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ShotSpotter gunshot detection system promises to alert authorities to gunfire in virtually real-time, while simultaneously pinpointing the spot where the shots were fired. The system of sensors, algorithms and artificial intelligence detects, locates and alerts police to gunfire and is located in many institutions around the US.

However, in a recent blistering report, the Chicago Inspector General’s office calls into question the effectiveness of the police department’s ShotSpotter technology.

“ShotSpotter alerts rarely produce documented evidence of a gun-related crime, investigatory stop, or recovery of a firearm,” the report states. “A large percentage of ShotSpotter alerts cannot be connected to any verifiable shooting incident.”

Indeed, the report’s authors say that out of 50,176 ShotSpotter alerts they examined from Jan. 1, 2020, to May 31, 2021, only 41,830 led to some kind of formal disposition. And out of those, only 4,556, indicated an actual gun offense.

The Chicago Police Department pushed back on the report’s conclusions. “ShotSpotter has detected hundreds of shootings that would have otherwise gone unreported,” the statement said. “Shotspotter is among a host of tools used by the Chicago Police Department to keep the public safe, and ultimately save lives,” as reported by nbcchicago.com.

CPD noted in their statement that the technology’s deployment comes at a time of historically low 911 engagement. “Law enforcement can respond more quickly to locate and aid victims, identify witnesses, and collect forensic evidence,” the statement said.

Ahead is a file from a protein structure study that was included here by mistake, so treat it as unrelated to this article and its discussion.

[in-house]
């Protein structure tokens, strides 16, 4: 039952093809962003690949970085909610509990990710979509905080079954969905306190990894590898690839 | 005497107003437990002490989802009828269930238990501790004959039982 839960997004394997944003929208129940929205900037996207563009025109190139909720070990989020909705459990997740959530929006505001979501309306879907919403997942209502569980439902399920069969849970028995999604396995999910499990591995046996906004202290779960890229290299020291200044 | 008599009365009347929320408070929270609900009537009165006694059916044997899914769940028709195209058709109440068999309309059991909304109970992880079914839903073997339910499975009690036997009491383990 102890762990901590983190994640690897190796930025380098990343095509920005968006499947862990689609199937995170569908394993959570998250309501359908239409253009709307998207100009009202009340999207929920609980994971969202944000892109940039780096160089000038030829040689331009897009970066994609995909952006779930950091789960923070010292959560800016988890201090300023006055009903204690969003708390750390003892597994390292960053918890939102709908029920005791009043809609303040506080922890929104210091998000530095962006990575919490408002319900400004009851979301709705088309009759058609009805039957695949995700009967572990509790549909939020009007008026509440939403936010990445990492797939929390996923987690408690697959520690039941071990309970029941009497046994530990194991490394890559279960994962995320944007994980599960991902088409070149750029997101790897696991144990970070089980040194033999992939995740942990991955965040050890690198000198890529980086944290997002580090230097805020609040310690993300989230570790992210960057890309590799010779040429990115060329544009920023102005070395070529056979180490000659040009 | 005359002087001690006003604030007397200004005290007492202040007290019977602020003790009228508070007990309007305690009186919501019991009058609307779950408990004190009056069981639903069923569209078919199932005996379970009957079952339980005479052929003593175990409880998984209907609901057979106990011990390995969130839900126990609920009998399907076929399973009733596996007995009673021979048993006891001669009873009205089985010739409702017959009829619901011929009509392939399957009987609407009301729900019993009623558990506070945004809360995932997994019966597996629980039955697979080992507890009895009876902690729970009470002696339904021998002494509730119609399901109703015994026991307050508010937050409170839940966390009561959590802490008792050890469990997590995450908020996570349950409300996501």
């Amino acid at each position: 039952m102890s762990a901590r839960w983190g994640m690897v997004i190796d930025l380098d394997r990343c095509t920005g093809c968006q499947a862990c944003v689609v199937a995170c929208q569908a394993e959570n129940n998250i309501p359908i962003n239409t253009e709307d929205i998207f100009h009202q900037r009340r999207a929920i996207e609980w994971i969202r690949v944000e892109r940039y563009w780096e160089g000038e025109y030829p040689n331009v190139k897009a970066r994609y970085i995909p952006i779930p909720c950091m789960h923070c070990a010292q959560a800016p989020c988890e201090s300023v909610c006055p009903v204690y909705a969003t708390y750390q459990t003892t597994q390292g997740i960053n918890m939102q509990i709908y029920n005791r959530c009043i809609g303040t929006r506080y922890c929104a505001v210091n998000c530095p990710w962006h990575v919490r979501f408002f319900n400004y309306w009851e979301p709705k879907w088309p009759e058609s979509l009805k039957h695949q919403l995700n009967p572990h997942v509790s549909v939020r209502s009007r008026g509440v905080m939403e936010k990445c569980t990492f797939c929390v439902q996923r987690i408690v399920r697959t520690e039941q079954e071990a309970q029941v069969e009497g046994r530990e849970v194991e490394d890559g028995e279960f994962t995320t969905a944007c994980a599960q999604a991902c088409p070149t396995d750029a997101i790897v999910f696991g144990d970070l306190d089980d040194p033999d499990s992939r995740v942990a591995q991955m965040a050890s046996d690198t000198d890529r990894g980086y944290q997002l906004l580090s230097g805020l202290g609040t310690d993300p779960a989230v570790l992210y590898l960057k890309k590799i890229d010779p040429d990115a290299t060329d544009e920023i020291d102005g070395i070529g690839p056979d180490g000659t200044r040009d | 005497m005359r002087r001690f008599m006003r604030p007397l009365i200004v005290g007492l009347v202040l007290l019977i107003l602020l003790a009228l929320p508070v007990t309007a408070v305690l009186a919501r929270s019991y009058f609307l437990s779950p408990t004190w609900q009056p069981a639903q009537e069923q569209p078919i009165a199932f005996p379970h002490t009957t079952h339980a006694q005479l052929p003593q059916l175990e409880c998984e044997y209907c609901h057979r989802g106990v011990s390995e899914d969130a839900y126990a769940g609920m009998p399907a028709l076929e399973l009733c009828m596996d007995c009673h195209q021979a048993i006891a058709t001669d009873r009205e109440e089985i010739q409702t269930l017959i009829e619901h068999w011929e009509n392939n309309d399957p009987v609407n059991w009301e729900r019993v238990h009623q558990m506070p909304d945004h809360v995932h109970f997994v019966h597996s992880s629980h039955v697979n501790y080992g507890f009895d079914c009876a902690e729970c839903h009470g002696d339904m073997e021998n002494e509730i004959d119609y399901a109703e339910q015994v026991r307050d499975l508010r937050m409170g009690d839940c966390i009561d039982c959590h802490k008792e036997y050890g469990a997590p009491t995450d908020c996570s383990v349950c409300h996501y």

But the OIG report suggested it has had a detrimental effect on policing in general.

“ShotSpotter technology in Chicago has changed the way some CPD members perceive and interact with individuals,” the report states. “Some officers, at least some of the time, are relying on ShotSpotter results in the aggregate to provide an additional rationale to initiate stops or to conduct a pat down once a stop has been initiated.”

CPD suggested the report was based on a mischaracterization of the way ShotSpotter is used. And that ultimately, communities victimized by gun violence benefit from its deployment.

A week beforehand, the Associated Press reported that its own investigation regarding communities where ShotSpotter has been deployed found serious flaws in the use of the technology as evidentiary support for prosecutors. The system can miss live gunfire right under its microphones and misclassify the sounds of backfiring cars or fireworks as gunshots, according to this investigation.